Bamboo Bonzai

Building A Cane Rod, Part VI.

J.D. Wagner Logo
In our last column we progressed to the point of having a cane rod blank sanded and straightened. At this point the ferrules can be mounted. Ferrules come in a variety of different styles, but they all perform the important function of joining and holding the rod sections together. All ferrules are simply pieces of nickel silver tubing with a male ferrule (mounted on a tip section) that slides into a female ferrule. (Mounted on the butt section).

Quality ferrules are constructed of machined nickel silver as the zinc in this alloy prevents the metal parts from 'sticking' together. It is imperative that ferrules are prepared properly to slide together well and to be mounted permanently on the bamboo rod shaft. The most common problem with vintage cane rods that we have encountered is a loose ferrule-to-cane bond. This malady presents itself a slight 'ticking' sensation as the rod is cast or the ferrule coming completely off the rod as it is disassembled. If such is the case, have the rod evaluated by a competent restorer.

Regardless of the type of ferrule used, ferrules are designated by the inside diameter of the tubing. The designation is in 1/64ths of an inch. For example a size 13 ferrule has an inside diameter of 13/64 thousandths or .203.

Most rodbuilders use a type of ferrule designed by Louis Feirabend and given the trade name Super-Z. This type of ferrule is designed so that the inside diameters of both the male and female ferrules are equal, as opposed to the Step-Down or Leonard style wherein the inside diameters of the male and female ferrules are different. Since the name Super-Z is a brand name, people making ferrules today may refer to the same style and construction method with another name, such as Super-Swiss. Notice from the photos the difference in the method of construction.

Step-Down Ferrule

Super-Z Ferrule

Step-down ferrules are designated by the inside diameter of the female ferrule and with this design the male ferrule must be of a smaller inside diameter in order to fit into the female. The difference between these measurements is referred to as a 'step' or 'drop'.

The theory behind the Super-Z is that since the inside diameters of a given ferrule size are the same, less cane has to be removed from the rod sections to mount the ferrules and therefore the rod section is stronger at this point. It is also easier to mount a Super-Z ferrule as the tip and butt sections need only be turned to one diameter. It is for these reasons that most builders prefer the Super-Z style.

In addition, ferrules may also be supplied as a truncated style. These ferrules are manufactured in the same fashion, but are just a bit shorter in length. These ferrules are used on three piece rods or on two piece rods in applications where the builder thinks that a smaller ferrule will be aesthetically pleasing.

Ferrules are traditionally supplied as a set with one female and two male ferrules. The male ferrules are supplied oversized, which means that the slide portion must be lapped (reduced in diameter) before they will fit inside the female. They are supplied this way so that the builder has control over how tight they wish the fit to be. Some rod customers wish to have their ferrules lapped a bit tight, while others prefer an easier fit.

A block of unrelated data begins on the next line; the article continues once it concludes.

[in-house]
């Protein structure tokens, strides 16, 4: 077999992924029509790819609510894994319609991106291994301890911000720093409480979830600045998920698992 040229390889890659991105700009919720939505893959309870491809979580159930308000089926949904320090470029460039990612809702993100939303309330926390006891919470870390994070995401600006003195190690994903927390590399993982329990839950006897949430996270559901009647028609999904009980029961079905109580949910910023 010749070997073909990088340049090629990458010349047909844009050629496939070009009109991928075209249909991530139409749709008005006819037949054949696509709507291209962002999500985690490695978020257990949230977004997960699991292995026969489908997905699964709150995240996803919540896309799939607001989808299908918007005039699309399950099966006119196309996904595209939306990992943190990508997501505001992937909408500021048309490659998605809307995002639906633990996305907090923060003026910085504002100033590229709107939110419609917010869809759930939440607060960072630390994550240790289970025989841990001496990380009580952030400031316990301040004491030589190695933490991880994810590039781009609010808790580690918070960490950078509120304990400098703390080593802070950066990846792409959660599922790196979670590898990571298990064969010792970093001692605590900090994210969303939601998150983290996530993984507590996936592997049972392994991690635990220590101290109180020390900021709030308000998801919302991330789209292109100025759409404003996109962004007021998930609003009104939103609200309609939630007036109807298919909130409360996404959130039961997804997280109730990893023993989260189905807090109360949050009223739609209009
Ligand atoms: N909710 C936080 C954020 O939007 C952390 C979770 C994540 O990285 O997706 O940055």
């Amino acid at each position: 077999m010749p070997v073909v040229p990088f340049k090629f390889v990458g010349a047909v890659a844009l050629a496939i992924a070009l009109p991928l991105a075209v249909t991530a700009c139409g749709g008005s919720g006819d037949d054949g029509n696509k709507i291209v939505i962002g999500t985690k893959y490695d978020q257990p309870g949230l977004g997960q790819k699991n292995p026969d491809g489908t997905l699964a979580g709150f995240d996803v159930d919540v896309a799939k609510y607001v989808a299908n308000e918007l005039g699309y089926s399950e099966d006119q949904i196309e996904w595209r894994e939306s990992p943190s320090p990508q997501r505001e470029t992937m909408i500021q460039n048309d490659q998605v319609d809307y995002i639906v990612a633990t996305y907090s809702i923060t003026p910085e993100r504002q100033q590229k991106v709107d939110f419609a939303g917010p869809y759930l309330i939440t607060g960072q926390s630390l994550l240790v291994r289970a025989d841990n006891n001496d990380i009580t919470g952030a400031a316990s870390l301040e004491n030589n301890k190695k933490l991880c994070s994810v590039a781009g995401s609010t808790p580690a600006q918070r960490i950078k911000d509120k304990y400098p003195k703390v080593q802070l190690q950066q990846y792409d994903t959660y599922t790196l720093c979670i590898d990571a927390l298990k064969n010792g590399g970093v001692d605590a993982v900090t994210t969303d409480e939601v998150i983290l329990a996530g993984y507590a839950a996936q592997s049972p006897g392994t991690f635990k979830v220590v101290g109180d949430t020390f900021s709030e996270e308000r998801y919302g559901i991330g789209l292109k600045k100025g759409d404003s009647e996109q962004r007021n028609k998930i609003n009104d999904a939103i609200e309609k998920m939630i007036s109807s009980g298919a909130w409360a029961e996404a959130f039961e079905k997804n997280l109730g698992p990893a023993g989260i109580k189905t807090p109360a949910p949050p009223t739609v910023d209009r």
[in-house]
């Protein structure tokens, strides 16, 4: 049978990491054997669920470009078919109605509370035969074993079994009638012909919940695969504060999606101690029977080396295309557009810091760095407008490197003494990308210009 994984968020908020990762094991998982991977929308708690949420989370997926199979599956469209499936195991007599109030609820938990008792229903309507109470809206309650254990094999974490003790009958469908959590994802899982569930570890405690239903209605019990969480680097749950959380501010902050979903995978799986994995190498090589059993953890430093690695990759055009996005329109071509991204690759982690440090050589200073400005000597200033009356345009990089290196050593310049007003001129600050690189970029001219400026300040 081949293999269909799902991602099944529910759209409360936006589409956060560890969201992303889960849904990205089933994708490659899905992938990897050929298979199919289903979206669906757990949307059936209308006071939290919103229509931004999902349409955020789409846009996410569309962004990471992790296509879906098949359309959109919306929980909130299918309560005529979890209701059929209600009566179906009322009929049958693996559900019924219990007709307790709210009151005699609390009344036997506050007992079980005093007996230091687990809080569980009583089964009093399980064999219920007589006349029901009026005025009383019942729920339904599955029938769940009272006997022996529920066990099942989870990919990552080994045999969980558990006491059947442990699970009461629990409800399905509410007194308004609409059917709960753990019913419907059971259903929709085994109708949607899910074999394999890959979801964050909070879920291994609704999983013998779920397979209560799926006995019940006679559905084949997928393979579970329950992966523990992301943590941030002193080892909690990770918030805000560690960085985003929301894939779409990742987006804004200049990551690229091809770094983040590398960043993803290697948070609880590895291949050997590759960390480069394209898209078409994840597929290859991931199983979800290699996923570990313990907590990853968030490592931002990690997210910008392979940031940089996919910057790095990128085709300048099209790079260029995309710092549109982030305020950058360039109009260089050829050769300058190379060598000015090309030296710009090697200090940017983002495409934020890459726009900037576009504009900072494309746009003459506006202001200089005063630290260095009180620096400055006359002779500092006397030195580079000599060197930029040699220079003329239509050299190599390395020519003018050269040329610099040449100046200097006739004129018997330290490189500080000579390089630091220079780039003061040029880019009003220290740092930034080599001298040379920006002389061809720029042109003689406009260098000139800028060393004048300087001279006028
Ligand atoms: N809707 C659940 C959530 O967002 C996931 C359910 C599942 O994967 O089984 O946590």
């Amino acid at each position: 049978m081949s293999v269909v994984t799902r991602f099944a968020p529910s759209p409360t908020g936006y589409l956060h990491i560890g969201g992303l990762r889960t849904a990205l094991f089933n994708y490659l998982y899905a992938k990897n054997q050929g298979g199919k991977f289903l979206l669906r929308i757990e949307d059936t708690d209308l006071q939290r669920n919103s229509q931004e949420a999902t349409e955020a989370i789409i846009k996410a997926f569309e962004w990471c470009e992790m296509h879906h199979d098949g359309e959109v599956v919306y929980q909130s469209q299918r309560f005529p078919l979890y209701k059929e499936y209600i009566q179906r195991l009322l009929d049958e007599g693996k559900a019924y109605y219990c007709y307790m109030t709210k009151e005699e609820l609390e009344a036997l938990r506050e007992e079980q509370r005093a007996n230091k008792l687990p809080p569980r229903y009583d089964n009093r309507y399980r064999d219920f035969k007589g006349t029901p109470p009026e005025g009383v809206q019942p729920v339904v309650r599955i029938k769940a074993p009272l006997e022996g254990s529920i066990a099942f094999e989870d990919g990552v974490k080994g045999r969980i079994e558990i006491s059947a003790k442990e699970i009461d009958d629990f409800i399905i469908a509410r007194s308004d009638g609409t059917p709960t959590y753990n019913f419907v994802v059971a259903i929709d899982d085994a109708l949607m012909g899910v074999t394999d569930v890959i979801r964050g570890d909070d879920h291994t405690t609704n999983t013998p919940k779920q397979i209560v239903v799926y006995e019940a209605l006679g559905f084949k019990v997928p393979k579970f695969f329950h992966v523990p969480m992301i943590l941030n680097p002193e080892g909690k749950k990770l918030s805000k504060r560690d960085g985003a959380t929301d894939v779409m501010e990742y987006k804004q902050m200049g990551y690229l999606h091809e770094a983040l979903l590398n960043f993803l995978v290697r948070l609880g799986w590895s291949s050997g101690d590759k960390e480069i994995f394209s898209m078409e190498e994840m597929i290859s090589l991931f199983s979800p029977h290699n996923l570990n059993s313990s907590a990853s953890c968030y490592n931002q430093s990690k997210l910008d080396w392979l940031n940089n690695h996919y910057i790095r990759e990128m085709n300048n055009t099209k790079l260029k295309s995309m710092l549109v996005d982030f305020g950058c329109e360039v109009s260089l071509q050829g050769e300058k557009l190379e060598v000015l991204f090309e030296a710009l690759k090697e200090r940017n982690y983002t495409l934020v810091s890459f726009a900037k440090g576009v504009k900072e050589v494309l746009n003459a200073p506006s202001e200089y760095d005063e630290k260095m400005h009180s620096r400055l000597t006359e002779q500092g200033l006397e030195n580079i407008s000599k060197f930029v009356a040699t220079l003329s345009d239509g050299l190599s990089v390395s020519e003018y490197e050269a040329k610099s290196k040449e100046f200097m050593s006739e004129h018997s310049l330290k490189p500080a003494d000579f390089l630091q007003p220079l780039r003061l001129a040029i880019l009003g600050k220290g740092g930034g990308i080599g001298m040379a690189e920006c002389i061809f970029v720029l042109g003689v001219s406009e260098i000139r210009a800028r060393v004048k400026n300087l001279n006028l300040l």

After the ferrules are lapped, the inner surfaces must be cleaned to remove oxidation and residual flux from the solder used during their manufacture. Finally, the serration tabs must be dressed to make them taper to a fine thickness near the ends. Tapering the serration tabs allows the rod to flex freely at this point and also to provide a smooth transition from the ferrule edge to the rod shaft.

The choice of adhesive used to mount the ferrules is up to the builder. The various types that builders use are: hot melt (thermoplastic) cement, Pliobond (rubber) cement, epoxy, or urethane cement. If an adhesive other then epoxy is used, it may be wise to pin the ferrule. I would recommend a two-part epoxy that is formulated for industrial use and will stand extremes in temperature.

Mounting the ferrules is accomplished by turning the cane to the required diameter and applying epoxy to the inside of the ferrule and the seating area of the cane. Care should be exercised when turning the rod section to insure that the cane is turned concentrically. In addition, it is not a good practice to make the fit of the ferrule to the cane so tight that the ferrule must be driven onto the cane under extreme pressure. Epoxy bond needs a film thickness of .001 or more to function properly. The application of the ferrule to the cane may be facilitated by gently heating the ferrule and cane after the glue is applied. A firm and steady push will seat the ferrule, and the serration tabs can be bound down by wrapping with a strong thread or cord.

Customers can do their part to assure trouble-free ferrules by making sure that they are kept clean after use and also prior to joining the rod together. A small bit of dirt or a grain of sand will play havoc with a ferrule! If a ferrule should become stuck and difficult to disassemble it is good to enlist the help of a friend. Here's the procedure: Stand face to face. Each person takes a hold of the rod section with one hand grasping the butt section near the ferrule and the other hand grasping the rod section near the tip ferrule. The rod is slowly pulled apart. Do not 'yank', twist the rod section or use a guide for 'leverage'. A couple pieces of rubber inner tube material can also help to get a good grip on the slick varnish of the rod and can be stashed in one's vest for such an emergency.

~ J.D. Wagner ~
1999, J.D. Wagner, Inc.


With Bamboo Archives


[ HOME ]

[ Search ] [ Contact FAOL ] [ Media Kit ]

FlyAnglersOnline.com © Notice